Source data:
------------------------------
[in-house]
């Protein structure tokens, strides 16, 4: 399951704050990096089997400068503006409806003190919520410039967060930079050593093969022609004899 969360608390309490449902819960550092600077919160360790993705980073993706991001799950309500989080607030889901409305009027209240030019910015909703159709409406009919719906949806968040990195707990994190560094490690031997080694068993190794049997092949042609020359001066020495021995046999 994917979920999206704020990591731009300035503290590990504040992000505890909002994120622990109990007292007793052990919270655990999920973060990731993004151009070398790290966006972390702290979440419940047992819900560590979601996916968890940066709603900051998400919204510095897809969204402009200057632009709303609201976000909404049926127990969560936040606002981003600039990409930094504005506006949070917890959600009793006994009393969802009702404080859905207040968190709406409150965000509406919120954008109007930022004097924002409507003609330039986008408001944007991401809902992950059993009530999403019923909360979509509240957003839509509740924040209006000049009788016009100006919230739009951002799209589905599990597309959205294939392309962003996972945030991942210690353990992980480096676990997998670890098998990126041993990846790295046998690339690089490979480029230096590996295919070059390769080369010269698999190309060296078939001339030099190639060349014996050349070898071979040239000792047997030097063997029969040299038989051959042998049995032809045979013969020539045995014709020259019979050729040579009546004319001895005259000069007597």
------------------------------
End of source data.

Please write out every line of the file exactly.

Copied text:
[in-house]
């Protein structure tokens, strides 16, 4: 399951704050990096089997400068503006409806003190919520410039967060930079050593093969022609004899 969360608390309490449902819960550092600077919160360790993705980073993706991001799950309500989080607030889901409305009027209240030019910015909703159709409406009919719906949806968040990195707990994190560094490690031997080694068993190794049997092949042609020359001066020495021995046999 994917979920999206704020990591731009300035503290590990504040992000505890909002994120622990109990007292007793052990919270655990999920973060990731993004151009070398790290966006972390702290979440419940047992819900560590979601996916968890940066709603900051998400919204510095897809969204402009200057632009709303609201976000909404049926127990969560936040606002981003600039990409930094504005506006949070917890959600009793006994009393969802009702404080859905207040968190709406409150965000509406919120954008109007930022004097924002409507003609330039986008408001944007991401809902992950059993009530999403019923909360979509509240957003839509509740924040209006000049009788016009100006919230739009951002799209589905599990597309959205294939392309962003996972945030991942210690353990992980480096676990997998670890098998990126041993990846790295046998690339690089490979480029230096590996295919070059390769080369010269698999190309060296078939001339030099190639060349014996050349070898071979040239000792047997030097063997029969040299038989051959042998049995032809045979013969020539045995014709020259019979050729040579009546004319001895005259000069007597």